Welcome to the first in a series of retrospective blogs aimed at sharing all of our plans and experiences as we work on our new game, Tribal Towers.
As you may know it’s been a fair while since we finished work on Crackdown 2. So, to kick things off we should probably get one thing out of the way right now.
We’re not working on Crackdown 3!
I know, I know it’s as shocking as finding out your favourite Lasagne is chock-a-block with Red Rum’s offspring. The thing is it’s simply not an offer that’s on our production table right now, so rather than dwell on this lets get back to the real story here.
What have we been doing at Ruffian since then and what have we got in the works right now? Well, let me blether on for a wee while and tell you.
Since Crackdown 2 was completed we’ve worked on a number of released titles, just as many prototypes and also some AAA projects that are yet to be released.
The work we’ve done has seen us become a bit of an expert with Microsoft’s Kinect camera, we now know the impressive CryEngine intimately and we’ve also become a dab hand with the more than capable Unity. We’ve helped well-known companies ship their titles by supplying high end concept art, AAA game assets, countless code optimizations, numerous gameplay prototypes, Xbox Dashboard apps and fully developed standalone game modes for AAA games.
To be perfectly frank it’s been a mixed bag for us at Ruffian, most of the work was genuinely a lot of fun to be part of and we’re proud of our contributions, but some of it was a bit of a pain in the hairy tits. That said, while some of the work wasn’t as much fun as we would like I can honestly say that we’ve all learned a lot during every one of the projects we were part of. So in retrospect we’ve nothing to complain about, really.
The hardest thing to take for us as a company during this time was not being in control of our own project from the very beginning, we have had to come on to other developers projects late in the day and help them ship their game. Obviously we’re extremely grateful for the work as it’s kept Ruffian going strong, while other not so fortunate companies have had to close their doors. While we’re appreciative, in an ideal world we would far prefer to be responsible for the design of the projects we work on from the first concept and see them right through to release. That’s what we set out to do when we created the studio and that is the goal we’ll continue to chase as long as we exist.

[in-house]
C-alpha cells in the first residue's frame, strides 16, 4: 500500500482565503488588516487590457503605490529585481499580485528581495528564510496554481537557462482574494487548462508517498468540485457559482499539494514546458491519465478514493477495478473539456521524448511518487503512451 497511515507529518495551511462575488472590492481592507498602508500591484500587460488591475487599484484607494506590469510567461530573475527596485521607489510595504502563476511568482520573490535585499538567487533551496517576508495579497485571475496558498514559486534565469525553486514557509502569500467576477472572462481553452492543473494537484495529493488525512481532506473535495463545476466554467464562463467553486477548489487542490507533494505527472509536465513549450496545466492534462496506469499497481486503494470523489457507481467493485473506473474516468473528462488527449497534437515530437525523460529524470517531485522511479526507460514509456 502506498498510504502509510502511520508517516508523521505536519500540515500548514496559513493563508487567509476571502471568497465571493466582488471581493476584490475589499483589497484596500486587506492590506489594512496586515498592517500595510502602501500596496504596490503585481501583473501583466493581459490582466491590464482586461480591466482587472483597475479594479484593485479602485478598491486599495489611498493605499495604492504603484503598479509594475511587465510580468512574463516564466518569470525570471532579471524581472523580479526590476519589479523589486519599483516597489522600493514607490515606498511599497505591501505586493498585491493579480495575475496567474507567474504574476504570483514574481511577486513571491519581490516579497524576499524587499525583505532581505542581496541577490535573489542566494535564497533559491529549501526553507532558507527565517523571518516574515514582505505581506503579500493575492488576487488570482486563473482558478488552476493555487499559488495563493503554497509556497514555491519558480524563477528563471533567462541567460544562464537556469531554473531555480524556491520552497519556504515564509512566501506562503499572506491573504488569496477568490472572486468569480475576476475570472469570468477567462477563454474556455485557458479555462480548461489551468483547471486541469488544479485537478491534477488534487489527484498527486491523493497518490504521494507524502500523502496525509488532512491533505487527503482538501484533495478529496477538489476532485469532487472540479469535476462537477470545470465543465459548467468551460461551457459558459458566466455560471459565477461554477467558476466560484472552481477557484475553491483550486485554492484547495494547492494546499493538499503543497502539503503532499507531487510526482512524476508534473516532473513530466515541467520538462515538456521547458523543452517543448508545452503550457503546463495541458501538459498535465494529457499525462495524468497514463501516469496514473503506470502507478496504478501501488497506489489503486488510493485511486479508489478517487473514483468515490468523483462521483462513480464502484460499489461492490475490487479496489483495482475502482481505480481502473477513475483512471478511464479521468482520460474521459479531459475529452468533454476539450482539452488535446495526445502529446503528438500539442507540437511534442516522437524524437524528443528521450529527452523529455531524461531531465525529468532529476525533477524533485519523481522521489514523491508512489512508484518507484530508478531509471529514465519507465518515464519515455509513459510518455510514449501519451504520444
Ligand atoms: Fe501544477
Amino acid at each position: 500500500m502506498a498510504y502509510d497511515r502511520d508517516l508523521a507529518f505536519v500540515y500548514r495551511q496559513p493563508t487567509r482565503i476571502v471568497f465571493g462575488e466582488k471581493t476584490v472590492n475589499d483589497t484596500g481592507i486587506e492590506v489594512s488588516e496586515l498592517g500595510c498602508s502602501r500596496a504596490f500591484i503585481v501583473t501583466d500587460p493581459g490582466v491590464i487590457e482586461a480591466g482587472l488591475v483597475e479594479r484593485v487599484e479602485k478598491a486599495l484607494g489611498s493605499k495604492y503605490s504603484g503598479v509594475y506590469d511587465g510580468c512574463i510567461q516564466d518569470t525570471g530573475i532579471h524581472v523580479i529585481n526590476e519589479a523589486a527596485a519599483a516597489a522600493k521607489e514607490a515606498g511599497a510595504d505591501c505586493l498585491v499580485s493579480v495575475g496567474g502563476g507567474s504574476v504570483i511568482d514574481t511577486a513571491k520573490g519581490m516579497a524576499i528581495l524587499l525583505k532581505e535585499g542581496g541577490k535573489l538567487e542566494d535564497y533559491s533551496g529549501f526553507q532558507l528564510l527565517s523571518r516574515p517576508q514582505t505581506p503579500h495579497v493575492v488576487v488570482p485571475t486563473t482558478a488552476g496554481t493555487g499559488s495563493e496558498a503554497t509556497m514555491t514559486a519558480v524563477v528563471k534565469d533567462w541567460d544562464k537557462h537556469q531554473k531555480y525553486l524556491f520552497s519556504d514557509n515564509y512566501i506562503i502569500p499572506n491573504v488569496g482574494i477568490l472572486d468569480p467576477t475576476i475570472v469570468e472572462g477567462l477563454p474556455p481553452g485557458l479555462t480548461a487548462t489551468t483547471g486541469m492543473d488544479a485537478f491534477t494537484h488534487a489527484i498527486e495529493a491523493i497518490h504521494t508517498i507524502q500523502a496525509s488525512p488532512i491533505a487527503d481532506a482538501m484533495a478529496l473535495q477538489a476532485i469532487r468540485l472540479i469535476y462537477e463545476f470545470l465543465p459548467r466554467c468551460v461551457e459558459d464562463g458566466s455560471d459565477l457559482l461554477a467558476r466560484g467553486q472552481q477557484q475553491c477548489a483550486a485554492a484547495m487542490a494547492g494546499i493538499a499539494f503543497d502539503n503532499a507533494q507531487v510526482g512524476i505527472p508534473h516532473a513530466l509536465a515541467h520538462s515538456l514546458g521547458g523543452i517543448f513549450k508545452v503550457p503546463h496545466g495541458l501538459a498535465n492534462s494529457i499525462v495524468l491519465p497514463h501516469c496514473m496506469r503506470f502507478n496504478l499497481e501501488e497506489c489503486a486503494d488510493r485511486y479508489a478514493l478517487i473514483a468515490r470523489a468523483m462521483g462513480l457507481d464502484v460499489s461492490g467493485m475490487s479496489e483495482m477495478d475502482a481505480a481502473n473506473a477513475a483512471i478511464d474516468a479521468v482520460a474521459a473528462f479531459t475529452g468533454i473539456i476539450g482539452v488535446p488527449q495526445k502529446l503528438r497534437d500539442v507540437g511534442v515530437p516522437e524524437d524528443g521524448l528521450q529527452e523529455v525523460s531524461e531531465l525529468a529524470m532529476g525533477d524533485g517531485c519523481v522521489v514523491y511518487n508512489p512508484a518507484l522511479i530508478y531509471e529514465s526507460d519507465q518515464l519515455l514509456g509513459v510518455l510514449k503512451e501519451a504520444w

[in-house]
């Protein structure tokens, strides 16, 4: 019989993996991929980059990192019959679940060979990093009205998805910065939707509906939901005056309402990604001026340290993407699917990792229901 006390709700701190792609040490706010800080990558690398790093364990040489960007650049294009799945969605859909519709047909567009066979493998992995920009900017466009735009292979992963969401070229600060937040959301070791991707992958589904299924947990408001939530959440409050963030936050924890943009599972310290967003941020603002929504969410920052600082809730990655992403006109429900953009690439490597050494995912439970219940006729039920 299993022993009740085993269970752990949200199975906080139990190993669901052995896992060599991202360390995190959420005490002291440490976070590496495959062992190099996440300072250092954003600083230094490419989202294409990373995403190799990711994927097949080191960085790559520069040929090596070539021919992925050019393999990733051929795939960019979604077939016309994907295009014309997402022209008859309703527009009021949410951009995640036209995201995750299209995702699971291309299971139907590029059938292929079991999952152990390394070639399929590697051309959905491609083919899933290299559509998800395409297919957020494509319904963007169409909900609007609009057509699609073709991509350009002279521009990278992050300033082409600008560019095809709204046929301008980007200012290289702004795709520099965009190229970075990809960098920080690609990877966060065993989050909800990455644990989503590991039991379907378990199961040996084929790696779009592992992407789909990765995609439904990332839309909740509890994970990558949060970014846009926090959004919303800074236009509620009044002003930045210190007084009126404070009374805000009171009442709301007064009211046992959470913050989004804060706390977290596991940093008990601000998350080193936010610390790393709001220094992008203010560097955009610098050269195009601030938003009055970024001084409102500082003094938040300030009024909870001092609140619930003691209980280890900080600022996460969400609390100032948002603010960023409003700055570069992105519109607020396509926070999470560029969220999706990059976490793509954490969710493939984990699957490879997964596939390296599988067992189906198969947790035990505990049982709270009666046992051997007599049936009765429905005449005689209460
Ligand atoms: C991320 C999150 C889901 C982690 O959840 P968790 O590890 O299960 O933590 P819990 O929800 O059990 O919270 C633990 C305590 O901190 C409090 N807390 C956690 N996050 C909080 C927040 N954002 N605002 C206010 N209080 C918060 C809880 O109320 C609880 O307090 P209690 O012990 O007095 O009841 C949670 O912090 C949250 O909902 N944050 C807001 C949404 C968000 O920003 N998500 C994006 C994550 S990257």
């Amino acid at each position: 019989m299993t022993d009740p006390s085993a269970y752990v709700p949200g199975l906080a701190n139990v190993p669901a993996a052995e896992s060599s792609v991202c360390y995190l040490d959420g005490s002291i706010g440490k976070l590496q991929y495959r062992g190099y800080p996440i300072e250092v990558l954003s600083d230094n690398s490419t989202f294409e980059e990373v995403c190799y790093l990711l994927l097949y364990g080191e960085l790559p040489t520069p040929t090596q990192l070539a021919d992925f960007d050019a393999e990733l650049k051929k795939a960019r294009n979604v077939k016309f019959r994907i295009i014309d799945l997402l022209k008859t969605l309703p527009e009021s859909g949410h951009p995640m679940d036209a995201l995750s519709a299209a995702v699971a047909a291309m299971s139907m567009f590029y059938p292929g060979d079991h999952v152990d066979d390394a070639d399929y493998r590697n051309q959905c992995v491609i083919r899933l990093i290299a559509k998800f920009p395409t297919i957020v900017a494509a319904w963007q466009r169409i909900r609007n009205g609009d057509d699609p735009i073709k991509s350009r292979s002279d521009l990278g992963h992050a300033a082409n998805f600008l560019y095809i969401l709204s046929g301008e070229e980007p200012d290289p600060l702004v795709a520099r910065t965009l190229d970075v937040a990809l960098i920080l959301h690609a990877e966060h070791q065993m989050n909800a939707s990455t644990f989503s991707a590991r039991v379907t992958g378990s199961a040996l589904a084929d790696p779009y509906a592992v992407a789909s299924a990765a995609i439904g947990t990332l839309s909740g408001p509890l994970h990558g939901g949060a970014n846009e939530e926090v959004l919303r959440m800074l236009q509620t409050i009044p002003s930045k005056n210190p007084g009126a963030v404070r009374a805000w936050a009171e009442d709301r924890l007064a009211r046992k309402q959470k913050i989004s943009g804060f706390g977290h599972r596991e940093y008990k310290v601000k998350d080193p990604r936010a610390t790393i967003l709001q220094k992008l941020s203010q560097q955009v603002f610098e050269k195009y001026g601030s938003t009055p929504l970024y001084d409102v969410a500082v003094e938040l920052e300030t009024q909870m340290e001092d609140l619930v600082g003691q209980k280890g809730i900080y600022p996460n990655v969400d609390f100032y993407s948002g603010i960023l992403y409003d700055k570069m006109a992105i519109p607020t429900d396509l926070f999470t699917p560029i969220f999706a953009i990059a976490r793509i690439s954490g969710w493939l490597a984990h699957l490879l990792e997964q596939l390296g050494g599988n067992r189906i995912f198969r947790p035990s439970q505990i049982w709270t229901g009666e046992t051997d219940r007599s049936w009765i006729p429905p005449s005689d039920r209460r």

Typically, just like buses we waited all this time and two have come along at once. At the moment we’re working on a really exciting top secret – I could tell you but then I’d need to kill you – project with a well-known publisher which we unfortunately can’t talk about at this stage – I mentioned the “killing you” thing earlier – and even more excitingly, a few months ago we decided to take our destiny into our own hands and start work on our own self-funded project.
So, how did we come to make this idiotic and risky bold and exciting decision?
We had spoken at length many times in the past about doing our own thing, but the time never seemed right and we didn’t really have what we considered to be the right idea to make the financial leap of faith. So we never really had the balls to pull the trigger and go for it – until now.
Last year a group of us made the trip down to Brighton to go to Rezzed and it was an incredible breath of fresh air for me personally. The Indie scene had always intrigued me but for some unbelievably stupid reason I had discounted it as an area reserved entirely for amateur bedroom developers. I know, I’m such an arrogant fanny sometimes! Anyway, the games that I played at Rezzed that stayed with me after we left the show were all Indie games, games like Hotline Miami, Thomas Was Alone, Prison Architect, Q.U.B.E., Project Zomboid, Tengami, and Gateways – they were all fantastic games genuinely spilling over with creativity, new bold game mechanics, quirky and memorable visuals and audio. They were all so much more interesting to me than the big publisher led AAA games on show.
I wasn’t alone in this respect, we had all come away with the same feeling and this led to our little group of Ruffians discussing why this was the case as we travelled home. The key thing we all put this down to was that these teams had nobody to answer to other than themselves, they were completely free to do whatever they wanted to, they didn’t have to ask for the permission of a publisher to make any decision regardless of how insane or risky their ideas might seem, all they had to do was justify they had merit to themselves.
We agreed that as designers this level of freedom would be incredibly inspiring and empowering but also accepted that it would likely be somewhat unnerving and intimidating at the same time. As a developer you can complain about the overbearing publisher, but the reality is that same publisher provides an invaluable safety net as they provide financial backing and ultimately they – should – take on a fair slice of the responsibility of how the game will finally turn out. Self-publishing would provide the creative freedom we all craved but it would also bring with it great risk to the company’s finances as well as its creative reputation – which to be fair is something we want to address as it isn’t where we want it to be right now.